Sonos Beam review: Sound quality

Beneath the Beam’s finely tailored fabric grille covering is a decent selection of drivers: one tweeter, four full-range drivers and three passive radiators to reinforce the bass. And these produce an agile, yet muscular sound that’s able to span the worlds of music and movies with surprising ease.

You’ll only get the best out of the Beam, though, if you set it up using Sonos’ Trueplay tech. Just like the adaptive technology in the Apple HomePod, Trueplay scans the room via the Sonos app on your smartphone (alas, only iPhones are supported currently) and it then tunes the sound output to suit. The aim here is to iron out issues that may exist with the build-up of certain sound waves in your room – bass in particular.

It’s also designed to set up the treble, mid-range and bass frequencies so that everything’s in balance and largely, this works well. I listened to music and watched movies before and after and there was a clear difference. The bass was tighter, the mid-range more forward than before. Great stuff.

What Trueplay cannot combat is the Sonos Beam’s Achilles heel: it’s lack of support for DTS:HD. All you get is PCM stereo, Dolby Digital and Dolby Digital 5.1. That’s it. And, yes, this can have a negative effect because the soundbar will have to convert from DTS to another format and often something is lost in the conversion process.

While watching Star Wars: The Force Awakens and Captain America: Civil War, I found I had to punch up the dialogue enhancement control to hear any of the conversations without cranking the volume all the way up.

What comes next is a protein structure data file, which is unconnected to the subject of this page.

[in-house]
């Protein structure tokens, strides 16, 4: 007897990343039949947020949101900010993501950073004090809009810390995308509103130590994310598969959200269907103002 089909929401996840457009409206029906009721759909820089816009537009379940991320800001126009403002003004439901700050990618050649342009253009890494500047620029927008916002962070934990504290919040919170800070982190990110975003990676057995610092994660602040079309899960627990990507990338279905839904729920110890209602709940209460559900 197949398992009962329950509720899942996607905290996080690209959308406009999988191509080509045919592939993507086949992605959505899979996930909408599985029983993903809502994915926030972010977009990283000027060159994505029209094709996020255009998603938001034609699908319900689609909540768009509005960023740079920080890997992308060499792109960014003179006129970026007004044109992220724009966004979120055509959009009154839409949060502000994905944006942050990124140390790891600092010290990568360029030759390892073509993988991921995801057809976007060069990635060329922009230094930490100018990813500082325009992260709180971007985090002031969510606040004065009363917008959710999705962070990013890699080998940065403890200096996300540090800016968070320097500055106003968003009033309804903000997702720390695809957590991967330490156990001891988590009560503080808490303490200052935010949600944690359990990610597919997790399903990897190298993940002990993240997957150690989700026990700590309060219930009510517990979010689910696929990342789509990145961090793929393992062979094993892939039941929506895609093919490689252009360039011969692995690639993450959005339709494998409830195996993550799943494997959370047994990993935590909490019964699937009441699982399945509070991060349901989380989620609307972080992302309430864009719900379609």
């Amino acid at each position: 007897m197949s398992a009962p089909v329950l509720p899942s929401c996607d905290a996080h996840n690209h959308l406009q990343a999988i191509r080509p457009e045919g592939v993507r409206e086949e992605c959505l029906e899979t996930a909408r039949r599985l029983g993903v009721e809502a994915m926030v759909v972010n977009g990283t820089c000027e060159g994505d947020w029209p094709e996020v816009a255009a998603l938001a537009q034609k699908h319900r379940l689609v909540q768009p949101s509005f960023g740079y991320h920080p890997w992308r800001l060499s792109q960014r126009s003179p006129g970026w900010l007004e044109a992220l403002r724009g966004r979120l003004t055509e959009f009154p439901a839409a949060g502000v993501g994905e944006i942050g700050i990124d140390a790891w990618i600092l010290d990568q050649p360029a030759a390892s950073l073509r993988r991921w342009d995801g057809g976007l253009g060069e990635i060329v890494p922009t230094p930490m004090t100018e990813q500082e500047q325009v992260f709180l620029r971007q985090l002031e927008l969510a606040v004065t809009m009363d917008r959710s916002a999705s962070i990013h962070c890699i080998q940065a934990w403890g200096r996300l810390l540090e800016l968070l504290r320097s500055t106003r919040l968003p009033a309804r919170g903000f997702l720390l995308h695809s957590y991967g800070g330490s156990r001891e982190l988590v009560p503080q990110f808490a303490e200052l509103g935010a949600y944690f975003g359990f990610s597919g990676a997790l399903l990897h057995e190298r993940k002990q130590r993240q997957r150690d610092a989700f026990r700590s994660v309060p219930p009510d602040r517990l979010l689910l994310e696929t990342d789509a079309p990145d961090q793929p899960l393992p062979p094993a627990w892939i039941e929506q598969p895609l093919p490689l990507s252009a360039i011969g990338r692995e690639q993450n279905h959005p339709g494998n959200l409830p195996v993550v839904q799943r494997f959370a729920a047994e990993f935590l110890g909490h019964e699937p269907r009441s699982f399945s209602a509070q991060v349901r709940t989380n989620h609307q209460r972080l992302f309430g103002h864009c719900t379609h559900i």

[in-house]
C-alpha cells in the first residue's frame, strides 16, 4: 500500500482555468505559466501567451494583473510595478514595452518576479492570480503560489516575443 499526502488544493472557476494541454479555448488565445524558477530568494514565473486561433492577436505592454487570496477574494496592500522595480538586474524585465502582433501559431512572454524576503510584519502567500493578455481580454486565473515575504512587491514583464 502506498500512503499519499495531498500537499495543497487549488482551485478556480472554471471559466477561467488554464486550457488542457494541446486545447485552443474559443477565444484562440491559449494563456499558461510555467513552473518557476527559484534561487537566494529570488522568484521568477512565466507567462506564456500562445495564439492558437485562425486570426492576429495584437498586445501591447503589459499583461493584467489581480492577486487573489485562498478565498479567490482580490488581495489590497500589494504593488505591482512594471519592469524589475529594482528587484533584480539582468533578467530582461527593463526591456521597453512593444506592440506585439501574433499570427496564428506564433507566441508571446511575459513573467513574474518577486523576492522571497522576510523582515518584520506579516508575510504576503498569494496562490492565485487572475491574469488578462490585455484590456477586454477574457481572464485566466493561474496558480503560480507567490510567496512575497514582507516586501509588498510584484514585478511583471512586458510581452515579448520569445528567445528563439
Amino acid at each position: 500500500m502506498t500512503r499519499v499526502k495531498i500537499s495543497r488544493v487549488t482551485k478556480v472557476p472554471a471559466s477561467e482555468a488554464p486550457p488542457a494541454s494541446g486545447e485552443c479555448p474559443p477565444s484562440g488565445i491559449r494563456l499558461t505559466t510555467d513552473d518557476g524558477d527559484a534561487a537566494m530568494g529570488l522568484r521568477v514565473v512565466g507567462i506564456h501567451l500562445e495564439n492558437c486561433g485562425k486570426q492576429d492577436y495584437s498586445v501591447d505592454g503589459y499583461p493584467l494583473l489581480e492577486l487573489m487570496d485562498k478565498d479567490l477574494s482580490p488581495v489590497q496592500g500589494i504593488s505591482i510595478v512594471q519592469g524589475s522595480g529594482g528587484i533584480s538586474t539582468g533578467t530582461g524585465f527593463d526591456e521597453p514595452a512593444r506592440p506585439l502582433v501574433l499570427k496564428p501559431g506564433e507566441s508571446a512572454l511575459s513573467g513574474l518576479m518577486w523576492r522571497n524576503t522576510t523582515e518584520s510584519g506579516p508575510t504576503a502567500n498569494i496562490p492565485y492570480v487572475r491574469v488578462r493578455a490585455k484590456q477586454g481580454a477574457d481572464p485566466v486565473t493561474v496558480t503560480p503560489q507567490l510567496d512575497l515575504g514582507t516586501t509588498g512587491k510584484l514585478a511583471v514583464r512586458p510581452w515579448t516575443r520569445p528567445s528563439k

If this doesn’t work, there are adjustable bass and treble controls but I’d rather have support for all the prevalent standards and not have to tweak levels by hand.

With the right audio content, though, the Sonos Beam does sound good. It delivers movie soundtracks with a surprising amount of forcefulness and scale considering how small the speaker is and there’s plenty of detail on show, too. Its key weakness is that the bass isn’t quite as tight as I’d like it to be and a little on the uncontrolled side but aside from this it’s a fine TV speaker and will fill all but the largest rooms with detailed, musical audio.

Sonos Beam review: Verdict

This is a tricky verdict to write because the Sonos Beam is such a different type of soundbar from your run of the mill TV speaker. On the one hand, it’s limited. It has only one input, there’s no remote control and it has no support for DTS:HD. On the other, it sounds great, it’s compact and discrete, it’s extendable into a full 5.1 setup and the app, tuning software and Alexa voice control all work brilliantly.

In the end, whether the Sonos Beam is the right sound bar for you will depend on your current AV setup. If you already have everything going through your TV and you’re looking for something smarter than average, it’s a great choice. For anyone else, just choose a normal soundbar. Something like the Samsung HW-MS650, perhaps.